A proposed senior housing project near Maple Road and Niagara Falls Boulevard suffered a setback Friday, when the Amherst Industrial Development Agency failed to move the proposal forward after a spirited debate over the merits of subsidizing apartments for seniors.
Robert Savarino sought the agency’s backing for a $9.7 million plan to build a 101-unit, four-story apartment building for seniors at 70-80 Meyer Road, behind Sears Auto Center, and near the Tops International store and Boulevard Consumer Square.
The 118,835-square-foot, wood-framed building would have included 38 one-bedroom units, renting for $925 a month, and 63 two-bedroom apartments, with a monthly rent of $1,050 – all with one bathroom – geared for independent living.
But the IDA balked at providing tax breaks to the project, which never came up for a vote Friday after no board member was willing to second the motion to approve the project.
“We’re all in favor of senior housing,” said Town Supervisor Barry Weinstein. “My issue is the subsidy. I don’t believe in subsidizing projects of this nature.”
That doesn’t mean the project won’t come before the IDA board again, though.
Saying he was “really shocked” by the result, Savarino initially said he wouldn’t proceed with the project. But following subsequent discussions with his attorney and board members after the meeting, he said he would return in a few weeks with more information and clarifications to respond to some of the board’s questions and concerns.
“I do believe this is a benefit to seniors in this area,” he said. “It’s a $10 million private investment, and it has fiscal benefits to the Town of Amherst, and it adds quality of life to the citizens of Amherst.”
The inability of the board to even vote on the proposal indicates the difficulty that economic development officials are having with the issue of market rate senior housing.
The aborted vote comes just a few months after the Amherst IDA approved its modified policy on senior housing projects. That followed the expiration of a moratorium on all senior housing projects that it put in place for part of last year, stemming from criticism of prior tax breaks on such projects.
The Erie County Industrial Development Agency, for instance, generally will not provide subsidies to market-rate housing projects. Ongoing efforts to develop a countywide policy among the county’s IDAs for senior housing projects have failed to yield a consensus agreement.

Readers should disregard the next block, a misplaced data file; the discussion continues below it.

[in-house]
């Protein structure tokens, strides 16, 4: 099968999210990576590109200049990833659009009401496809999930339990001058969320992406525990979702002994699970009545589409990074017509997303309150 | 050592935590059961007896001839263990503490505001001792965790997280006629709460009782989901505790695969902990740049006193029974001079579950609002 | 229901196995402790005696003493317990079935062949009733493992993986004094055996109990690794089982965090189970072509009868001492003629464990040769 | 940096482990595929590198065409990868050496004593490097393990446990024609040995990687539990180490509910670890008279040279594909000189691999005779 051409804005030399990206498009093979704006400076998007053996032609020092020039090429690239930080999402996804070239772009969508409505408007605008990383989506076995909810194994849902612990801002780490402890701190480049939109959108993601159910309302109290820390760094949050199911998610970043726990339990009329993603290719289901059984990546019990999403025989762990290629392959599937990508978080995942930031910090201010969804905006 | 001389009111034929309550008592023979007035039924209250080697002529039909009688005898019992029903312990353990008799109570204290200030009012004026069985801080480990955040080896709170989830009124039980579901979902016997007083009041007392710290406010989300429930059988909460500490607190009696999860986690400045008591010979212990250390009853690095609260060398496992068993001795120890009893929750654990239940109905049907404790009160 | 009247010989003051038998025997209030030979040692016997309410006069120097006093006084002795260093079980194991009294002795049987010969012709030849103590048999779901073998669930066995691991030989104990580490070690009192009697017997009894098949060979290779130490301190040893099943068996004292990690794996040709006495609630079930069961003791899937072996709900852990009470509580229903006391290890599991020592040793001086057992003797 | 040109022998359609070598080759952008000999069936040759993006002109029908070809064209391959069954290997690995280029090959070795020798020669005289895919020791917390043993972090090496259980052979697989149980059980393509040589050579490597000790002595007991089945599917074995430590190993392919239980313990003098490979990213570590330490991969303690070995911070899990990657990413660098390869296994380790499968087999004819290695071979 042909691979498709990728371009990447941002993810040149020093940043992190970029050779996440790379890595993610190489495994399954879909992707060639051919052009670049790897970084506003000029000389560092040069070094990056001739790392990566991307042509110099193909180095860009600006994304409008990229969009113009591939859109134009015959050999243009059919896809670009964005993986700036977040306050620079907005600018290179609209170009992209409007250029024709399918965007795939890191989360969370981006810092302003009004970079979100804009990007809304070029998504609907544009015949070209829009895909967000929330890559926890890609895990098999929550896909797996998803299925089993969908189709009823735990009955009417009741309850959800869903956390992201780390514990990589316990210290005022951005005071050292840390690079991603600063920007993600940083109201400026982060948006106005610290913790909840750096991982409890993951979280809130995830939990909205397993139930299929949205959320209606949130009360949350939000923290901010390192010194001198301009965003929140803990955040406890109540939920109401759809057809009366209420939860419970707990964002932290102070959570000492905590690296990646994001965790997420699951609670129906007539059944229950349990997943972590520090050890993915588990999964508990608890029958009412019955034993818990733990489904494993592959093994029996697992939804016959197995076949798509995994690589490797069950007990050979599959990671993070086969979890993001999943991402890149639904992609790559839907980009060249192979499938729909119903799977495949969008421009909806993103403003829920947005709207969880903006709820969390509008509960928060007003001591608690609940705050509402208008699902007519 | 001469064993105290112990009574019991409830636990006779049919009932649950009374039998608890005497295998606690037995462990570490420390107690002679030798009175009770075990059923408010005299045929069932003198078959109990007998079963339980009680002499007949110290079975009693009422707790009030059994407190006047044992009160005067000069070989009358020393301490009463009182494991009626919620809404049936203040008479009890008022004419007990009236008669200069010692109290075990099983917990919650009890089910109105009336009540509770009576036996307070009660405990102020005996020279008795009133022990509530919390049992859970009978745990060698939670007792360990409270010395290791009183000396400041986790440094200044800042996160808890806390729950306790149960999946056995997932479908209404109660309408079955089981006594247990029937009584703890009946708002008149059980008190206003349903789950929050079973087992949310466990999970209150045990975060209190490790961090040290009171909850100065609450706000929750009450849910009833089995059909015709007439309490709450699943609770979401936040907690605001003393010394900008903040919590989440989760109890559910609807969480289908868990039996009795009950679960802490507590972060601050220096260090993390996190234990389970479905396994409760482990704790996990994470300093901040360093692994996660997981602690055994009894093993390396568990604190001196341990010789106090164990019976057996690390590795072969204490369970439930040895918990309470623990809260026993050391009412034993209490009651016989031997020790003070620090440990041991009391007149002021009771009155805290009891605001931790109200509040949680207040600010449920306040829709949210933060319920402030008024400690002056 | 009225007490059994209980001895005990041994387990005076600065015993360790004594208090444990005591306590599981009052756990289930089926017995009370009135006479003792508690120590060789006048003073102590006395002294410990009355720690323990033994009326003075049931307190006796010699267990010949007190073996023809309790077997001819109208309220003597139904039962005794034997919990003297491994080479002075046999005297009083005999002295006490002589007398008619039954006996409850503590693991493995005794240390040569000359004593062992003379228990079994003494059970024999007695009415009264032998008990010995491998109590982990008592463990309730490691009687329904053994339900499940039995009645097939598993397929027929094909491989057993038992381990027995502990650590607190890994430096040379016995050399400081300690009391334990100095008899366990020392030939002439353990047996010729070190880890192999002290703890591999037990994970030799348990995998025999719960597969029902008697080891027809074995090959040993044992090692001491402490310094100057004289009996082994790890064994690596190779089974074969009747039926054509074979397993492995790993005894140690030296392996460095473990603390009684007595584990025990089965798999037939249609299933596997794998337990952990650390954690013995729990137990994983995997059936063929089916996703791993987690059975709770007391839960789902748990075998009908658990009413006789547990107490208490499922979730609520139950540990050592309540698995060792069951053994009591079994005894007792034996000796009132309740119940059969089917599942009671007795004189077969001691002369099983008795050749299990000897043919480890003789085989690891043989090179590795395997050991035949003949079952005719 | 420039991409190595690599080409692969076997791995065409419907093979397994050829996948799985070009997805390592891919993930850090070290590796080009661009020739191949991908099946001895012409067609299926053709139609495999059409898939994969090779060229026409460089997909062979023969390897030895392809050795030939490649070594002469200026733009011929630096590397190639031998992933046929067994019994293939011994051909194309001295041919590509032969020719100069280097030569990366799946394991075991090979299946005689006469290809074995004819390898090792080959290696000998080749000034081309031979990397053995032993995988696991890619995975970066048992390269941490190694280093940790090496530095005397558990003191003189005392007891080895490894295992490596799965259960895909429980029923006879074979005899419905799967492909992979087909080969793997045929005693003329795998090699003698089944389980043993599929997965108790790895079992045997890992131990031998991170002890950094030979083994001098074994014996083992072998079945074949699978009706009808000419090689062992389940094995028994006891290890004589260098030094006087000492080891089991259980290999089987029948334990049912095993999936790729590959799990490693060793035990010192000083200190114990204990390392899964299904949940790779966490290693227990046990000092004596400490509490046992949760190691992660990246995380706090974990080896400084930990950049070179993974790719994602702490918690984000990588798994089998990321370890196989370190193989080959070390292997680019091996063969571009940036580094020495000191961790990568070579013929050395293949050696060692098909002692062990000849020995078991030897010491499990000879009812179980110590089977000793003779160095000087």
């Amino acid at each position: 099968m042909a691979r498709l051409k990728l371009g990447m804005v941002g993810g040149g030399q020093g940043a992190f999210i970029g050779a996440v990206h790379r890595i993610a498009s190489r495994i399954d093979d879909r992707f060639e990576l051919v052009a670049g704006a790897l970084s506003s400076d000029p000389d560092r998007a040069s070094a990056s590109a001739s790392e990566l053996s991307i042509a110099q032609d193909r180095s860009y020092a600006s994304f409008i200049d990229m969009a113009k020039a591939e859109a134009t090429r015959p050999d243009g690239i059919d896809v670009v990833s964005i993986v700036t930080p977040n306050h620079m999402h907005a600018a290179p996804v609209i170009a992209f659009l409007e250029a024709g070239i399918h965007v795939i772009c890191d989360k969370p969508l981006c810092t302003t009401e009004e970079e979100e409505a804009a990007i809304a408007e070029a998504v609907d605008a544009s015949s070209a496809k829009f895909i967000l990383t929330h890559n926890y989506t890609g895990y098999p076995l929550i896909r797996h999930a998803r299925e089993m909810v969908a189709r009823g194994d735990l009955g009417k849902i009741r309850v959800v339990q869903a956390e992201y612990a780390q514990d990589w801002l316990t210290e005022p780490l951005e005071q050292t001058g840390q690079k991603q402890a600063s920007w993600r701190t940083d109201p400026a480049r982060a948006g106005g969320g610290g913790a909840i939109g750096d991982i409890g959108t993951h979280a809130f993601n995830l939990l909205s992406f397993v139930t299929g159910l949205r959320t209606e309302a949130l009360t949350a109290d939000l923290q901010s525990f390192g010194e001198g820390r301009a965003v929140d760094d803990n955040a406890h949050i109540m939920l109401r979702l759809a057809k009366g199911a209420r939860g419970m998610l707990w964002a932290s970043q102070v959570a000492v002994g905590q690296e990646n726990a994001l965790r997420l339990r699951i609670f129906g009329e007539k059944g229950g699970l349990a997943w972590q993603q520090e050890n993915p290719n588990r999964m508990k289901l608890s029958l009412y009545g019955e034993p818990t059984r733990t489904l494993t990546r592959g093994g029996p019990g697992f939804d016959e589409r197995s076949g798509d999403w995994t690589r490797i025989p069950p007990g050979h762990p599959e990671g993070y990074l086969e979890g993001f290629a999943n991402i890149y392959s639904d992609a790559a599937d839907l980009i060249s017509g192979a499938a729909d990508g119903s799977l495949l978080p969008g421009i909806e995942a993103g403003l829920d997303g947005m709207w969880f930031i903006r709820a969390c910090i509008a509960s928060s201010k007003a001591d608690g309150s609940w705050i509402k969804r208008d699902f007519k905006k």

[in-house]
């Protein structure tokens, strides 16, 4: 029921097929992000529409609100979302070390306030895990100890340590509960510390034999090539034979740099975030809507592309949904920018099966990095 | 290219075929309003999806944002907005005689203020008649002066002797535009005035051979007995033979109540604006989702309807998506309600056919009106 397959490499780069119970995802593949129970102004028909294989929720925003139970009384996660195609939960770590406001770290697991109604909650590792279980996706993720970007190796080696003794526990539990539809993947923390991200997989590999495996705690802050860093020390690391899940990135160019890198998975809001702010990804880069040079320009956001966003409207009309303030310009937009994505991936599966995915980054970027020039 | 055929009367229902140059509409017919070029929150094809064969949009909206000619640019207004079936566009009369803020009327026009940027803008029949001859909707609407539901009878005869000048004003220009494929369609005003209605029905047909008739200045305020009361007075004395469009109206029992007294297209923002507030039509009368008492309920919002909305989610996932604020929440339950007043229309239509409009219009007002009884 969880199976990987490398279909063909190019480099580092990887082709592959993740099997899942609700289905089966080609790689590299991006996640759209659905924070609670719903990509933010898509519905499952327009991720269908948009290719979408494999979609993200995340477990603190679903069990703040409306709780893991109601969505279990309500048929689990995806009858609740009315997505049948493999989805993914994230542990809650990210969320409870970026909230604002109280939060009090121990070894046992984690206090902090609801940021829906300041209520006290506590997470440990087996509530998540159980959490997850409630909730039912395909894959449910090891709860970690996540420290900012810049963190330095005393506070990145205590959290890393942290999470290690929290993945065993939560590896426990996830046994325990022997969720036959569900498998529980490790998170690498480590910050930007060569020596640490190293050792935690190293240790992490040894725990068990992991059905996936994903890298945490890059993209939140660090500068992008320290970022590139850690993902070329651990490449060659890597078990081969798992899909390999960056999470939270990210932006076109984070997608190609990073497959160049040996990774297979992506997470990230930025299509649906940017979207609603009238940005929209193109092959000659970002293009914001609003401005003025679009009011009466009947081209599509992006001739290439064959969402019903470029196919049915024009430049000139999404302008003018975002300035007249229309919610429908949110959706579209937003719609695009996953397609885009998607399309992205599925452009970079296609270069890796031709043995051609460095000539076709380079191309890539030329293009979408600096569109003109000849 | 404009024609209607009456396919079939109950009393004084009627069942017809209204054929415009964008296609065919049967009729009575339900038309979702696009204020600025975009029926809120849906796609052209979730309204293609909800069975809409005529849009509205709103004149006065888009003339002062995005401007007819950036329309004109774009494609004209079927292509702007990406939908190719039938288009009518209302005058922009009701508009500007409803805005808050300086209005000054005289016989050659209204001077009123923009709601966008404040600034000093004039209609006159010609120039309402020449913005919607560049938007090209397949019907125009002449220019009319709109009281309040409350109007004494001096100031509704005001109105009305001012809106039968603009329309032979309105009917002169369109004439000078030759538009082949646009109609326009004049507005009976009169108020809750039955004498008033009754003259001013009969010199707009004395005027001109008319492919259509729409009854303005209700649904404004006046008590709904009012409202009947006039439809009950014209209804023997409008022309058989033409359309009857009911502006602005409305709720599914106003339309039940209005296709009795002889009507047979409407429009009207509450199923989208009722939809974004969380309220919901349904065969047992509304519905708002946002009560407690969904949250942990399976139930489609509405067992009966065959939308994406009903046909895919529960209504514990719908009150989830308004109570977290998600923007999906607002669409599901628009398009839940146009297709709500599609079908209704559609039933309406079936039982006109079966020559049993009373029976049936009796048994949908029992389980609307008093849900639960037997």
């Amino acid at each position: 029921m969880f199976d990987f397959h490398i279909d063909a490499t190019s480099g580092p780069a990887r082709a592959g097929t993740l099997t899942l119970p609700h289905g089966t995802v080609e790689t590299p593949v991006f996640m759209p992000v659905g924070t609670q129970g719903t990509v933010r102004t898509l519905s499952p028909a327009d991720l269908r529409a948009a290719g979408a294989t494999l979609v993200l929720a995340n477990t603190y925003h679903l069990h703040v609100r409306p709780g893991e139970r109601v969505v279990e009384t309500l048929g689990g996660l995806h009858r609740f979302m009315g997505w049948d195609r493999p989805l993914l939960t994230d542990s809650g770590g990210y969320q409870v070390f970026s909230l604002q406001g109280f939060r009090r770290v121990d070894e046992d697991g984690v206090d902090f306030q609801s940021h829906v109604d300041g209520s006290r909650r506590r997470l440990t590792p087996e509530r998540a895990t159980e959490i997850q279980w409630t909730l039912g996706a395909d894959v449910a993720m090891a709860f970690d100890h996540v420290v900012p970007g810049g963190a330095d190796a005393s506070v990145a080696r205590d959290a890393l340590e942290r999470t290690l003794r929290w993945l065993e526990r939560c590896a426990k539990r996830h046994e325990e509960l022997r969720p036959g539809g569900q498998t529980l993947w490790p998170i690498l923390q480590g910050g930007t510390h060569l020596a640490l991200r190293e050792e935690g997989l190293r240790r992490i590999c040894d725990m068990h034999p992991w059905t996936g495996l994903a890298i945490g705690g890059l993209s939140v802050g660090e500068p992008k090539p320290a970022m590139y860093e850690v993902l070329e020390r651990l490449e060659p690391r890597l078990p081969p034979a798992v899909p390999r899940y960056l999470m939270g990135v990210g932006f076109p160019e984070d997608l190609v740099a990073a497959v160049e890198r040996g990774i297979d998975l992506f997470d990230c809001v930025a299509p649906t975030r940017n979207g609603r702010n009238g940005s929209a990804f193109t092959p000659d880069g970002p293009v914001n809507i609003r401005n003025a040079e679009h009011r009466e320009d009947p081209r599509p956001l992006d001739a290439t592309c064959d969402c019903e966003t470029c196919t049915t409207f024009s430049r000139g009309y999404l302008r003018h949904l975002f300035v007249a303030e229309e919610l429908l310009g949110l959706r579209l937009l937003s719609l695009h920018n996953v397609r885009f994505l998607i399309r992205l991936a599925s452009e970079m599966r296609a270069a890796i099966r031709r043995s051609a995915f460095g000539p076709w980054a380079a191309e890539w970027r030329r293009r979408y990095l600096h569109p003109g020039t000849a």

While almost no one disputes that there’s a need and value in having more senior housing available locally, particularly for mid-range market-rate apartments, critics say taxpayers shouldn’t be helping a for-profit developer and giving one building a competitive edge over another. Instead, they say, such projects should go forward or fail on their own.
Further adding to the debate, a study by the University at Buffalo found that fewer than 1 percent of Erie County senior citizens move out of the county because they are unable to find suitable housing – a finding that contradicted a long-held belief that a housing shortage was driving elderly residents away.
Weinstein noted that a request for tax breaks for a senior housing complex at Maple and Ayer roads in Amherst was rejected by the Amherst IDA in May 2013, with the developer threatening that the project would not go forward because unsubsidized rents would be too high.
But a year later, construction on the Maple Road Senior Apartments is now ongoing.
“And he’s going to compete,” Weinstein said.
“I think there is a need for senior housing,” he said. “The issue comes down to should we be subsidizing it as part of adaptive reuse and economic development. This is market-rate rent being artificially lowered by a subsidy, which makes it problematic for the competitors. The proposed project would have had an unfair advantage.”
Savarino, in a presentation, cited market research data to justify the project, based on the demographics and finances of the population within eight surrounding census tracts.
But he claimed that he needed the IDA’s help to make the project viable because the rents he would have to charge to keep the units affordable would not be enough to offset projected expenses, including the property tax rate in the Sweet Home School District, which he said would represent two-thirds of his annual expenses.
“I can’t just raise the rents, given its location, to cover the annual debt service,” he said. “I can see how it would be politically incorrect to incentivize luxury senior housing, but this isn’t luxury. The project does not throw off any return. I can’t qualify for financing.”
Savarino said the project met three of the criteria included in the agency’s January 2014 resolution allowing for tax incentives for senior housing projects. That included one for encouraging walkability and ease of access to services, retail and transportation.
And while he acknowledged it was not a case of adaptive reuse, since he’d be knocking down the existing structures, he still called it a “redevelopment” and “in-fill” project in an area that “carries the characteristics” of an enhancement or redevelopment area, although it’s not actually in one.
But the board didn’t go along with him. Instead, it questioned whether the project truly met the criteria set in January – or was truly “walkable,” given the area around it – and whether taxpayer help was appropriate.
“I’m not sure I’d want to walk it in the dead of winter,” said board member Marshall Wood.